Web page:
Facebook has been struggling lately over a massive advertiser boycott, partly driven by the company's refusal to address political ads spreading misinformation on the platform. Now, people familiar with Facebook's thinking say the company is considering banning political ads in the days leading up to the November election, per Bloomberg. The outlet's sources say the idea is only in the discussion phase, and Business Insider notes it's not clear what exact timeline the term "days" would encompass. Nixing political ads, campaigning, or political reporting in the time period right before elections happens elsewhere around the globe, including in the UK, Israel, and Spain. Twitter, meanwhile, has already banned political ads.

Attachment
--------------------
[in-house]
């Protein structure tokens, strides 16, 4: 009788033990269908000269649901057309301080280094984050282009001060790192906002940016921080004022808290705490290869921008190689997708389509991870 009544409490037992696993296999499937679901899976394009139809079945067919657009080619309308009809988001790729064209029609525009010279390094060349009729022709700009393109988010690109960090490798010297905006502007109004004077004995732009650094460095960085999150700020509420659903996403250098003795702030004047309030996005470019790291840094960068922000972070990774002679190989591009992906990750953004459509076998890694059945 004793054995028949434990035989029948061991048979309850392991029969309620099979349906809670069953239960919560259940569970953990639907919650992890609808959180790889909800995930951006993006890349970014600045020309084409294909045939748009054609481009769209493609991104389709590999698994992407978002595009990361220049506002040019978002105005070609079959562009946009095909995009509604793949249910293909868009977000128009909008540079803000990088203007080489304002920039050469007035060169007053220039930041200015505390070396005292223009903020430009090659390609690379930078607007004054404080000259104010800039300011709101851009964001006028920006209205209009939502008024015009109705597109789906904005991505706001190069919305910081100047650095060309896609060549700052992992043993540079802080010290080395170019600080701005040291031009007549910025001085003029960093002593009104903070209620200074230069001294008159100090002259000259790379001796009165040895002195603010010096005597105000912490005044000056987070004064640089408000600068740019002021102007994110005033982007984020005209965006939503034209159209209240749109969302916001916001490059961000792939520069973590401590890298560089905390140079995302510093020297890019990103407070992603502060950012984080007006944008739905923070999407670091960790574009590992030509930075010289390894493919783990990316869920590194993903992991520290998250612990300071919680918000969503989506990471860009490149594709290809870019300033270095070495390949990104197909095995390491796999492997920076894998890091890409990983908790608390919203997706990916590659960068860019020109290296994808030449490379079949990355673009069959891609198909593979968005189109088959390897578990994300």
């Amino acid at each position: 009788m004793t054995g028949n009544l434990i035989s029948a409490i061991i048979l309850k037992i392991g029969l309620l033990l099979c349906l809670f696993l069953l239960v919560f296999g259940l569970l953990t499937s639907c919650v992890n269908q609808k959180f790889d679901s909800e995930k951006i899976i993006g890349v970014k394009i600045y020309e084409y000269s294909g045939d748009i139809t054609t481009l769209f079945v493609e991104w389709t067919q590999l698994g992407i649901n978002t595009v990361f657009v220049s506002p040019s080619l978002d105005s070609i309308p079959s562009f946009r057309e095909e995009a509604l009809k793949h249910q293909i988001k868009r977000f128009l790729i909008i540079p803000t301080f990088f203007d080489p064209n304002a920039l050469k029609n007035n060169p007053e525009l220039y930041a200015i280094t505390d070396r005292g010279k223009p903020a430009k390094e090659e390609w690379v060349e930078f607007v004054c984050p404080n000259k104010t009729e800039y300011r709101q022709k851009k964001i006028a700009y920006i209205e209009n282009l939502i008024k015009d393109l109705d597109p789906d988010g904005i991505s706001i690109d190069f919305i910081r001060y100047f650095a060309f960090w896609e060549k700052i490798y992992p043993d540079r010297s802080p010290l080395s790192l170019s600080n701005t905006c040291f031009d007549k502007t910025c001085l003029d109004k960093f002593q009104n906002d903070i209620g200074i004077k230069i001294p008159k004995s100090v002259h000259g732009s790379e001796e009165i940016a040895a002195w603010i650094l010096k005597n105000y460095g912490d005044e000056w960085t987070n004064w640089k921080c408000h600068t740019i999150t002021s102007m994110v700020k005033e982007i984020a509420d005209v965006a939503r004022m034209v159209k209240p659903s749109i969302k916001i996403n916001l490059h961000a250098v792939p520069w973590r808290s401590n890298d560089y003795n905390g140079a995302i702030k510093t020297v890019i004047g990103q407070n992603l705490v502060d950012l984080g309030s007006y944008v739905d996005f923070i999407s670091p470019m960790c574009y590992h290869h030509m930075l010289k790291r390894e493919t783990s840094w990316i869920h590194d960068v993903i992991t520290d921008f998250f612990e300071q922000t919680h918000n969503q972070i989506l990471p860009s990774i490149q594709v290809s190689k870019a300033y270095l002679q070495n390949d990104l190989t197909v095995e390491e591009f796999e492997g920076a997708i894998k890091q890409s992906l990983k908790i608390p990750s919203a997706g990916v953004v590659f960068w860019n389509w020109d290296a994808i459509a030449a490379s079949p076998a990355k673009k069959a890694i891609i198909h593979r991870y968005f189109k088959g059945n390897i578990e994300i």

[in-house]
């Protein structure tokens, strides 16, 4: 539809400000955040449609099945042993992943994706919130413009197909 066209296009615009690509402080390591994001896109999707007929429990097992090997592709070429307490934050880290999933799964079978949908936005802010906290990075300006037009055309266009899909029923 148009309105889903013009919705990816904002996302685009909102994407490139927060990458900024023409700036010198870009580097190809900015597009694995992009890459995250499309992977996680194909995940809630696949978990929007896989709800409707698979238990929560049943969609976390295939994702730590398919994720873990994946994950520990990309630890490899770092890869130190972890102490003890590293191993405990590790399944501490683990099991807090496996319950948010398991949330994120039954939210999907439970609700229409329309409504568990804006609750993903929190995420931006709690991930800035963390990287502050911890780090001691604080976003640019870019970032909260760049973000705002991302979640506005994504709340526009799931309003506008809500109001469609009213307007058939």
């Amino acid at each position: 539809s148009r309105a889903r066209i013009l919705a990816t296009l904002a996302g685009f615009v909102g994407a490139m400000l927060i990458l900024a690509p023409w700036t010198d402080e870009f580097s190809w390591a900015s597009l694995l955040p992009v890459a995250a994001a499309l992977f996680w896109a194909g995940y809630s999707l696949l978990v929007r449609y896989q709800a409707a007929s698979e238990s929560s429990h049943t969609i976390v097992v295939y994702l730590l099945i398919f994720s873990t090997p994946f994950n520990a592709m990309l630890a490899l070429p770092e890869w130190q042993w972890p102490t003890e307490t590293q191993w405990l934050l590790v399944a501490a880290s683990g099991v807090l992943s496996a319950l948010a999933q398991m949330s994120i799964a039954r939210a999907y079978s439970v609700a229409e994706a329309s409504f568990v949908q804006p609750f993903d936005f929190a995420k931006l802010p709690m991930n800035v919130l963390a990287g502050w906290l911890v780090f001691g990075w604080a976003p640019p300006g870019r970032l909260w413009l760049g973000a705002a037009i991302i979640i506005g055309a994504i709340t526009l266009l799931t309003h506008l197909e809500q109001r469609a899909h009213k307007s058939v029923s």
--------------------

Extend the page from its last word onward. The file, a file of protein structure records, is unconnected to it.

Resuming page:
Still, critics of the idea, including Democratic political operatives, worry such a ban would help Trump, as he could keep tweeting and using other methods of spreading iffy info, while those trying to push back may not have the same resources. "Eliminating online political ads only benefits those with money, incumbency or the ability to get media coverage," tweeted Alex Stamos, ex-chief security officer for Facebook. "Who does that sound like?" Last year, Facebook CEO Mark Zuckerberg claimed the same, adding it could get murky if ads about such topics like immigration or health care were allowed by everyone but candidates. Joe Biden's digital director, Rob Flaherty, also notes an ad ban wouldn't completely address misinformation spread, especially via posts in private Facebook groups, per Reuters. "Requisite reminder that Facebook's problems are 80% about unpaid content," he tweeted. (Read more Facebook stories.)